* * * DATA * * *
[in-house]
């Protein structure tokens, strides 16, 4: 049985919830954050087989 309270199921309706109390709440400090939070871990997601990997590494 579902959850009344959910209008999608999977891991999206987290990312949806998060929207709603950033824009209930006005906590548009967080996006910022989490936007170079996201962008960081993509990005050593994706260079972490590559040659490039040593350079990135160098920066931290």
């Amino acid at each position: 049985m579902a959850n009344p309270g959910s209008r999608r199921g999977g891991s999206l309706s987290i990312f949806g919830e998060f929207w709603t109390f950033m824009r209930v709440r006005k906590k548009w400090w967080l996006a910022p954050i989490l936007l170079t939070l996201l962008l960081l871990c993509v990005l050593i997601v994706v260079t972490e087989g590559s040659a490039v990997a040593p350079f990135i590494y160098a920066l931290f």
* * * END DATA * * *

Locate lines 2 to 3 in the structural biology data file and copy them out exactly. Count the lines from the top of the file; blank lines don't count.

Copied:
């Protein structure tokens, strides 16, 4: 049985919830954050087989 309270199921309706109390709440400090939070871990997601990997590494 579902959850009344959910209008999608999977891991999206987290990312949806998060929207709603950033824009209930006005906590548009967080996006910022989490936007170079996201962008960081993509990005050593994706260079972490590559040659490039040593350079990135160098920066931290």
């Amino acid at each position: 049985m579902a959850n009344p309270g959910s209008r999608r199921g999977g891991s999206l309706s987290i990312f949806g919830e998060f929207w709603t109390f950033m824009r209930v709440r006005k906590k548009w400090w967080l996006a910022p954050i989490l936007l170079t939070l996201l962008l960081l871990c993509v990005l050593i997601v994706v260079t972490e087989g590559s040659a490039v990997a040593p350079f990135i590494y160098a920066l931290f």